Pomegranates: The Latest Weapon In The Fight Against MRSA
Posted Mar 28 2010 12:00am
MRSA / Drug Resistance News - Pomegranates: The Latest Weapon In The Fight Against MRSA
Pomegranates have already been hailed as a super-food but a team of scientists from Kingston University in South West London has found a new use for the deep red fruit. The team, led by Professor Declan Naughton, has discovered that the rind can be turned into an ointment for treating MRSA and other common hospital infections.
In a series of tests conducted over three years, Professor Naughton and researchers from the School of Life Sciences learnt that the infection-fighting properties of pomegranate were greatly enhanced by combining the rind of the fruit with two other natural products metal salts and Vitamin C. "We have developed a topical ointment that can successfully attack a range of drug resistant microbes," Professor Naughton said. "It's a significant breakthrough and a striking example of the effectiveness of adding more components to create a more active product."
The tests were conducted using microbes such as MRSA (Methicillin-Resistant Staphylococcus aureus) taken from hospital patients. MRSA is an important pathogen an agent of a disease that can cause infections in humans and is difficult to combat because it has developed a resistance to some antibiotics. "The increase in drug-resistant infections found in hospitals has made our research topical and pressing," Professor Naughton said. "The idea of using a foodstuff is unusual and means that the body should be able to cope more easily with its application; patients are less likely to experience any major side-effects."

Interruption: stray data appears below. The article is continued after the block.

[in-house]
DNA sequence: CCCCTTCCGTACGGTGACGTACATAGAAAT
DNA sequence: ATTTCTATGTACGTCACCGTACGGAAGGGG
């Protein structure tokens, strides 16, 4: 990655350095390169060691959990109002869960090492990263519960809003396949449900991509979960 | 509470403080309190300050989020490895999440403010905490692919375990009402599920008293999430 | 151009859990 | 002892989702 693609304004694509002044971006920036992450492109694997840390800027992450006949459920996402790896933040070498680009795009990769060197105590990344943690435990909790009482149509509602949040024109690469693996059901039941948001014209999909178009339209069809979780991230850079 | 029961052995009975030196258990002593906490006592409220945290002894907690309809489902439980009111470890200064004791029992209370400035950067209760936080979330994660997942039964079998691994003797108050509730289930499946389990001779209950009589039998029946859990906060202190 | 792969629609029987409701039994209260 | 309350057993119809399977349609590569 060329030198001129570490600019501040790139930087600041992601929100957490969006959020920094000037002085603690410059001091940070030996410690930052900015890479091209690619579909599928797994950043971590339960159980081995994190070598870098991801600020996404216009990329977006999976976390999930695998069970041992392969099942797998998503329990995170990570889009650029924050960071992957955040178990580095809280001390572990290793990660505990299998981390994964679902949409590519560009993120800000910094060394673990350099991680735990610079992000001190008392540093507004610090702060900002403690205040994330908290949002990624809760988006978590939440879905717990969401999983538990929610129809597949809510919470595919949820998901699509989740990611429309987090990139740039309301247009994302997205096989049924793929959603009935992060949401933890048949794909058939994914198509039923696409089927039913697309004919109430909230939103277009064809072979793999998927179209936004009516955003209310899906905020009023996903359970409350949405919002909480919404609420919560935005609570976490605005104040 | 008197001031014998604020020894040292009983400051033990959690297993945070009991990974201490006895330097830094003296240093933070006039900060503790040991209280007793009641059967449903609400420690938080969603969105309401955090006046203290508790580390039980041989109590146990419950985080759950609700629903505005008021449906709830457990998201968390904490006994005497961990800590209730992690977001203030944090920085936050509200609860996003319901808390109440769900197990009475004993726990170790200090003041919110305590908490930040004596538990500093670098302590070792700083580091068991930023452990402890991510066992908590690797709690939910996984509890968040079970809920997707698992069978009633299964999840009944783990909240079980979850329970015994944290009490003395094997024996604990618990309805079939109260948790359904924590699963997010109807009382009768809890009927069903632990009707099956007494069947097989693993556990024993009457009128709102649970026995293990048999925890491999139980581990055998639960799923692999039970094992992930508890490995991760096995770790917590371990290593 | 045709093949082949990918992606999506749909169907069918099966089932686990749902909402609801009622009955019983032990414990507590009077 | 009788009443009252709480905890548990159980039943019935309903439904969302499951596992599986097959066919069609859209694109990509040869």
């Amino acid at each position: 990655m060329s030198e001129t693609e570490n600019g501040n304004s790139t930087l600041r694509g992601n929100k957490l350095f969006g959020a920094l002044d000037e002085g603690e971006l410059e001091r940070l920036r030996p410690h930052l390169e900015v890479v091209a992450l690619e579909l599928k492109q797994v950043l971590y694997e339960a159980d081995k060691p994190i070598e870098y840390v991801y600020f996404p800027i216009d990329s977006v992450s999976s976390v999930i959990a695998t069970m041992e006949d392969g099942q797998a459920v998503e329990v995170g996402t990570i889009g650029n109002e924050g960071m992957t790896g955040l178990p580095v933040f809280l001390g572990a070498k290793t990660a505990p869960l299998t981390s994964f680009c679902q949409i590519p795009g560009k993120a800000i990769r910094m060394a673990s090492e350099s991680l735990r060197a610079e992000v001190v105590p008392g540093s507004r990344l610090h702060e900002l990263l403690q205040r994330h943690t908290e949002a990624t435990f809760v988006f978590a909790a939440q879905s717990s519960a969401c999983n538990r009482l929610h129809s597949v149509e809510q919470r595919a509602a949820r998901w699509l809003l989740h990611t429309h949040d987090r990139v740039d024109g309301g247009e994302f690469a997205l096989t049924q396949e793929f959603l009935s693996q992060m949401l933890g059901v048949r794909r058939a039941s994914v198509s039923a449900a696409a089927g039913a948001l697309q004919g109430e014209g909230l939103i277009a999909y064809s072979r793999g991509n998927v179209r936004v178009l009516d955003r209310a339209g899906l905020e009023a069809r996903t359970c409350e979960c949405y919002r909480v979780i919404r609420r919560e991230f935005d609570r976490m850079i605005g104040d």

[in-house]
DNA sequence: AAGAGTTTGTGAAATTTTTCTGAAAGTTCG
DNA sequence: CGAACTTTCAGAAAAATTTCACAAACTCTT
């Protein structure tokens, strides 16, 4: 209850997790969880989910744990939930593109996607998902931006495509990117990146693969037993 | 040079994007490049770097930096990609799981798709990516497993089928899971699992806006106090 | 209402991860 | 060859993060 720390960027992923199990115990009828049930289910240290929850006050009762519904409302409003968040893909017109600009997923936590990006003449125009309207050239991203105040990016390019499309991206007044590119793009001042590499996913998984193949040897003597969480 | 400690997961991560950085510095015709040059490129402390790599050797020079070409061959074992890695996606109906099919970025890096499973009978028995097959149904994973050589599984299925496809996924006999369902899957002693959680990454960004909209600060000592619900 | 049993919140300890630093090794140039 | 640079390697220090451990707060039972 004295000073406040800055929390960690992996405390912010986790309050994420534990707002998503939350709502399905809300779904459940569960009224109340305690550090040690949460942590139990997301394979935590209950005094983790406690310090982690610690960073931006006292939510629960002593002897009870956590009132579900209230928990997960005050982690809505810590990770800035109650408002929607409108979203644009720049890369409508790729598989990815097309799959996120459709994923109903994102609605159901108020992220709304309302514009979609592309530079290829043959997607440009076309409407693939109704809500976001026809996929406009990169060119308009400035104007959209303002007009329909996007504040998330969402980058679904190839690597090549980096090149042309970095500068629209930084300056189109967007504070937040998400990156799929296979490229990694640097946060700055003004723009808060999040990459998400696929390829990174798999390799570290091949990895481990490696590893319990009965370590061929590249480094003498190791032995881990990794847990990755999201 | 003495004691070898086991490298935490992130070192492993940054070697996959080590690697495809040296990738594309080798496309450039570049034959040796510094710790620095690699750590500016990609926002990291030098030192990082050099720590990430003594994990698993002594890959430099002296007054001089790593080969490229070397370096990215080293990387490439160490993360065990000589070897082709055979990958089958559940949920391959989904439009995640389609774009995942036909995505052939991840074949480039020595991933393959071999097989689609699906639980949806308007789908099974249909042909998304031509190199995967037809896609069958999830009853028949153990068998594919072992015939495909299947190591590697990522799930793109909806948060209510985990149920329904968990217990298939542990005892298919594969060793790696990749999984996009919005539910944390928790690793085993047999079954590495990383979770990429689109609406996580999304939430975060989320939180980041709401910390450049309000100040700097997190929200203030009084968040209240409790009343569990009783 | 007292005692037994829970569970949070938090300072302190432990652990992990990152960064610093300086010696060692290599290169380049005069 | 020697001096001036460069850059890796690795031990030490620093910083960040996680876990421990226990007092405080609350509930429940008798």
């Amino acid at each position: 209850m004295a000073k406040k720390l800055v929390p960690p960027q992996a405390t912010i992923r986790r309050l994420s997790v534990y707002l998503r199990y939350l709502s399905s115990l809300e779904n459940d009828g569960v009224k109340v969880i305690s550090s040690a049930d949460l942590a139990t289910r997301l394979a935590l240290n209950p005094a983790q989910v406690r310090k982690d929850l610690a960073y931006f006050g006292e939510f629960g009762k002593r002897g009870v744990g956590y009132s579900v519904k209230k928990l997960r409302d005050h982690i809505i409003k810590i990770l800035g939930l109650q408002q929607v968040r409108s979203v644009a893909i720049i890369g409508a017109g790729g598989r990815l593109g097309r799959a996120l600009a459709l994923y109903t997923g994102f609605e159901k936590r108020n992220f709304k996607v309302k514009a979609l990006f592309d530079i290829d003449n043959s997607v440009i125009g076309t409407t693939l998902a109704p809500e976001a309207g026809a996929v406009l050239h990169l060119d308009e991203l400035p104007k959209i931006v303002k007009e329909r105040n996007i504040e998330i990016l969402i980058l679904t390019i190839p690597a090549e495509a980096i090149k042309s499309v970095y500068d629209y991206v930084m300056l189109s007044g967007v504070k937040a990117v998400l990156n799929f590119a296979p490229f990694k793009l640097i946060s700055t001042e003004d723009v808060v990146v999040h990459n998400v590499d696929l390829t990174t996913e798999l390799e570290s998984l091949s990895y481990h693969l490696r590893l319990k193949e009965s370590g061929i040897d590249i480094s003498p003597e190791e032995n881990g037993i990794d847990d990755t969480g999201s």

Pomegranate rind combined with metal salts was the most effective combination for treating MRSA, while other common hospital infections were better dealt with by all three components: pomegranate rind, metal salts and Vitamin C. Professor Naughton said it was exciting to discover a new use for natural products. "It shows that nature still has a few tricks up its sleeve," he said.
http://www.medicalnewstoday.com/articles/174271.php Source: Kingston University